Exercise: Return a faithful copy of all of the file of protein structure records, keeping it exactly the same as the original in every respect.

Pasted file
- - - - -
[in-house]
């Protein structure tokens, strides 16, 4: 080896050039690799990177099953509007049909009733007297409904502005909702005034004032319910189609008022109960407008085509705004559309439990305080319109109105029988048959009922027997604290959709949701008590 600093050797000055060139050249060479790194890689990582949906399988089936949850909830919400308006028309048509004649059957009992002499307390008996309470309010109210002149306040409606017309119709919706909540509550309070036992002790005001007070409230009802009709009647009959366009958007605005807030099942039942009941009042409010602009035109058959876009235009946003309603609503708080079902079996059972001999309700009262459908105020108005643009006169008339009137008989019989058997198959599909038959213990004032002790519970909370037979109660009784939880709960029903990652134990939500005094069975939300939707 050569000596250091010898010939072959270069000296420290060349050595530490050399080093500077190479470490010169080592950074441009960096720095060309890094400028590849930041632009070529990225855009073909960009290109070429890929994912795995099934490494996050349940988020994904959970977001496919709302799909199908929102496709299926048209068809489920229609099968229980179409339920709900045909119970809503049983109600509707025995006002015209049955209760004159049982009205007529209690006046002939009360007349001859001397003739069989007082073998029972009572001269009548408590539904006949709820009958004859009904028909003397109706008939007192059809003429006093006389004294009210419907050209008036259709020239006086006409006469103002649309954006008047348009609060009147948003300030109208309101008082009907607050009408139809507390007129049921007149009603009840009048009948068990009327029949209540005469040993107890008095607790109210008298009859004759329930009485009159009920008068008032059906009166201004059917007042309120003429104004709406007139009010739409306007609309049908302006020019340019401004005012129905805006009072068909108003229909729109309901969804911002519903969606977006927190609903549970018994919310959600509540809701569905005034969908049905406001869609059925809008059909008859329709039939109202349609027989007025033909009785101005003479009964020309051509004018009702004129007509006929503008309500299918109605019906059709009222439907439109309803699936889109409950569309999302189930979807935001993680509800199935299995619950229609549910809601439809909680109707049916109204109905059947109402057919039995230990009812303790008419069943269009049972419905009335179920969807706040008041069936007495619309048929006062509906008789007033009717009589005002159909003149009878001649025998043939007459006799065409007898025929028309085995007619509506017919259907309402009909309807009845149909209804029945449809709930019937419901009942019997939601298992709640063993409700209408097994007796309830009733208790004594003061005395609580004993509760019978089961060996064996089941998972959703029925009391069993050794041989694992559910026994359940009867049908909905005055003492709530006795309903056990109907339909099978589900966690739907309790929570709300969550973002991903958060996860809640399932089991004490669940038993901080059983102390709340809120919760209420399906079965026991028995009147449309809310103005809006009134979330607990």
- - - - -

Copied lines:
[in-house]
């Protein structure tokens, strides 16, 4: 080896050039690799990177099953509007049909009733007297409904502005909702005034004032319910189609008022109960407008085509705004559309439990305080319109109105029988048959009922027997604290959709949701008590 600093050797000055060139050249060479790194890689990582949906399988089936949850909830919400308006028309048509004649059957009992002499307390008996309470309010109210002149306040409606017309119709919706909540509550309070036992002790005001007070409230009802009709009647009959366009958007605005807030099942039942009941009042409010602009035109058959876009235009946003309603609503708080079902079996059972001999309700009262459908105020108005643009006169008339009137008989019989058997198959599909038959213990004032002790519970909370037979109660009784939880709960029903990652134990939500005094069975939300939707 050569000596250091010898010939072959270069000296420290060349050595530490050399080093500077190479470490010169080592950074441009960096720095060309890094400028590849930041632009070529990225855009073909960009290109070429890929994912795995099934490494996050349940988020994904959970977001496919709302799909199908929102496709299926048209068809489920229609099968229980179409339920709900045909119970809503049983109600509707025995006002015209049955209760004159049982009205007529209690006046002939009360007349001859001397003739069989007082073998029972009572001269009548408590539904006949709820009958004859009904028909003397109706008939007192059809003429006093006389004294009210419907050209008036259709020239006086006409006469103002649309954006008047348009609060009147948003300030109208309101008082009907607050009408139809507390007129049921007149009603009840009048009948068990009327029949209540005469040993107890008095607790109210008298009859004759329930009485009159009920008068008032059906009166201004059917007042309120003429104004709406007139009010739409306007609309049908302006020019340019401004005012129905805006009072068909108003229909729109309901969804911002519903969606977006927190609903549970018994919310959600509540809701569905005034969908049905406001869609059925809008059909008859329709039939109202349609027989007025033909009785101005003479009964020309051509004018009702004129007509006929503008309500299918109605019906059709009222439907439109309803699936889109409950569309999302189930979807935001993680509800199935299995619950229609549910809601439809909680109707049916109204109905059947109402057919039995230990009812303790008419069943269009049972419905009335179920969807706040008041069936007495619309048929006062509906008789007033009717009589005002159909003149009878001649025998043939007459006799065409007898025929028309085995007619509506017919259907309402009909309807009845149909209804029945449809709930019937419901009942019997939601298992709640063993409700209408097994007796309830009733208790004594003061005395609580004993509760019978089961060996064996089941998972959703029925009391069993050794041989694992559910026994359940009867049908909905005055003492709530006795309903056990109907339909099978589900966690739907309790929570709300969550973002991903958060996860809640399932089991004490669940038993901080059983102390709340809120919760209420399906079965026991028995009147449309809310103005809006009134979330607990």